What does 'more chocolatey' mean?

We were once asked to help the manfucaturer of a biscuit that had chocolate in it but wasn't a chocolate biscuit. Consumer research had told them that the biscuit needed to be 'more chocolately'.

Were consumers saying they wanted the ratio of chocolate to be higher? But doing so would change the nature of the biscuit and have all kinds of implications for product texture and consistency. Or did they want a stronger chocolate flavour, which would add considerably to the cost.

To find out, we gave biscuit buyers a range of test examples that varied in shape and texture. We used drawing, colour swatches and imagery to help them express what they were experiencing and what they wanted.

We are pioneers in consumer sensory insight using qualitative research and have helped many companies develop products that people love to eat or drink. Our strength is our unique blend of qualitative research skills and linguistic expertise. We have used these skills many times to define the sensory language - the language that consumers use to describe what they want to experience and what their senses are telling them.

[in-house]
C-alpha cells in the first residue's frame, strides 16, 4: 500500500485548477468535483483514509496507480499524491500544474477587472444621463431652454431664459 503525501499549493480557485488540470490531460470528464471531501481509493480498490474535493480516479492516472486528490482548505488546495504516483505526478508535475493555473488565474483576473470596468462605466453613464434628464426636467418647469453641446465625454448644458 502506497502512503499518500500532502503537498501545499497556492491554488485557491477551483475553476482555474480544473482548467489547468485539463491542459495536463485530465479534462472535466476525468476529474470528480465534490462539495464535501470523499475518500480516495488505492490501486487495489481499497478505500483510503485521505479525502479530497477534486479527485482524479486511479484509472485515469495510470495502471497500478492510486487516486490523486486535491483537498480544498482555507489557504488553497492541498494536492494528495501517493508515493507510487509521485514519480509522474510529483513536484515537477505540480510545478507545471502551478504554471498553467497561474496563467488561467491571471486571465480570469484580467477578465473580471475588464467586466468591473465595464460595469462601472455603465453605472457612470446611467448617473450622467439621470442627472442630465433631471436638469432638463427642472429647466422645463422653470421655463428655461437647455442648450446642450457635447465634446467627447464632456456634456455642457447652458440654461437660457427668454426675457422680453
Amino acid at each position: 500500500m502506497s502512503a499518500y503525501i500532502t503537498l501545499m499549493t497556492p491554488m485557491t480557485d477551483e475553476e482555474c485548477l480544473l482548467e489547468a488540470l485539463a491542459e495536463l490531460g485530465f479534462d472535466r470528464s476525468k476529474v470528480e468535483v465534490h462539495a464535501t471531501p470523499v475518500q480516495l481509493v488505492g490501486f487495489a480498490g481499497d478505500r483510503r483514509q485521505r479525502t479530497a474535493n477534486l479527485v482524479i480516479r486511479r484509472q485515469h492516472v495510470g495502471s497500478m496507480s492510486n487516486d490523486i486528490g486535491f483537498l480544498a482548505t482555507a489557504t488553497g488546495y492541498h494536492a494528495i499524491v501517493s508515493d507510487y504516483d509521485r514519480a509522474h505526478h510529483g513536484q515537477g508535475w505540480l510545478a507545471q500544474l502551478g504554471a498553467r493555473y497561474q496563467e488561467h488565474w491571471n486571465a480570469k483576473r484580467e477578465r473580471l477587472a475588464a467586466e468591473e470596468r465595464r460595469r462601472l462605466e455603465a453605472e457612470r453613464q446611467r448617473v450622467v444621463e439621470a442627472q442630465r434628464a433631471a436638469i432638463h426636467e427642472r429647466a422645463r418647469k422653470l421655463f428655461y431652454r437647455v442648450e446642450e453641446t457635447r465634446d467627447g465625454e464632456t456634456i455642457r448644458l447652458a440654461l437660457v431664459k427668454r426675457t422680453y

"Consumer value lies not in the product purchased, not in the brand chosen, not in the object possessed but in the consumption experiences derived therefrom."    Bertil Hulten

We have an ebook on sensory qualitative research here: http://www.sbresearch.com.au/index.php/bellbird/making-sense-e-books/219-making-sense-of-sensory-qualitative-research

We are currently working on understanding vegetarianism.

We sometimes work alone and sometimes in partnership with the sensory scientists at Sensory Solutions.

We have worked on these brands:

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Tags: Sensory research, Qualitative sensory, Sensory language

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